There are many reasons for changes to be made to elements of a building’s design during its construction. At tender stage, there can be different interpretations of the design and performance specifications, and during construction, changes can occur due to the client changing scope, logistics or supply problems, detailing or interfaces that don’t quite work, ‘value engineering’ or insolvency.
The problem comes when these changes – and the reason for them – are not properly recorded and approved. The building owner can be left with gaps in the information about their asset which will make maintenance and replacement more challenging. And, as the Grenfell Tower fire illustrated, changes that adversely affect the structural or fire safety of a building can be catastrophic.
This is why we need the golden thread of information, a concept introduced by Dame Judith Hackitt in her report that followed on from the Grenfell Tower fire: a clear way to digitally record, store and hand over all the information needed to allow a building to be safely used and operated in the future. Visit 3drepo.com to read white paper: Digitising Health and Safety.
Few people would argue with Hackitt. However, as we wait for secondary legislation, following on from the Building Safety Bill, uncertainties how the industry will deliver its golden threads remain.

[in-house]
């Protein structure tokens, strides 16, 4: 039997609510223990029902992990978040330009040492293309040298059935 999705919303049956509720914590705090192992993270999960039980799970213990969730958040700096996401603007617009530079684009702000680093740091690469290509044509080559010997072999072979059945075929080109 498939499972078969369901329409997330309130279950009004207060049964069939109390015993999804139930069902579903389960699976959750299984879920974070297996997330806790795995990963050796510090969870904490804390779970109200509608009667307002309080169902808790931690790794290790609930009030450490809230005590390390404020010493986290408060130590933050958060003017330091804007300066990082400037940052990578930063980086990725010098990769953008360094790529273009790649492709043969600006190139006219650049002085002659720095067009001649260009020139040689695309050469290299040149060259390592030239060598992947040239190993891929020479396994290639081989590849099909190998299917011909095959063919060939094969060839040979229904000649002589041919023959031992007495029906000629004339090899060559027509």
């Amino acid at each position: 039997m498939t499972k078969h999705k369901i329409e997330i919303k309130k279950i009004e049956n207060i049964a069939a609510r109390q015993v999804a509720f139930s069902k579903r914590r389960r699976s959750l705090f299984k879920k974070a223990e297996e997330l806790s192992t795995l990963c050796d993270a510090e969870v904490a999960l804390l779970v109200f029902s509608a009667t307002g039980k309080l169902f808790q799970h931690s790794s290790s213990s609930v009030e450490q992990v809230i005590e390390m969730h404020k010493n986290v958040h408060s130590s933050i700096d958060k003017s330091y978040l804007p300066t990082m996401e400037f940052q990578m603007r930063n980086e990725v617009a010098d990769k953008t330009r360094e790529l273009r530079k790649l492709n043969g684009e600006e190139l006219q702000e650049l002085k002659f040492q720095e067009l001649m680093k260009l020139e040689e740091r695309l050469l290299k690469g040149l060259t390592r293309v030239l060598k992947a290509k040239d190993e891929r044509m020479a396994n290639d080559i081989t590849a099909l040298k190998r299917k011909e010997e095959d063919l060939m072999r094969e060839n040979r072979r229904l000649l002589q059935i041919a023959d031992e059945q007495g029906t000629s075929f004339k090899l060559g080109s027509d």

A survey¹ of 906 professionals from the built environment about digital construction, published in October 2021 by the NBS, found that 49% of those surveyed were not clear on how they would manage information to play their part in delivering the golden thread. However, there was a strong recognition that digital tools were vital: 78% agreed that they needed to be working digitally to deliver the golden thread and 70% agreed that it was necessary to adopt BIM.
Aside from uncertainty about detail, there are hurdles to overcome, not least the contractual environment in which projects are procured. In a survey² of 156 professionals by i3PT Certification and the Chartered Institute of Building (CIOB), published in December 2020, 75% of respondents identified culture as the biggest blocker to implementing the golden thread.
What is certain is that the golden thread is coming – and that it won’t always be limited to highrise residential buildings. In this white paper, we will look at what we know so far about the golden thread and offer advice on what organisations can be doing now to prepare themselves for the changes ahead.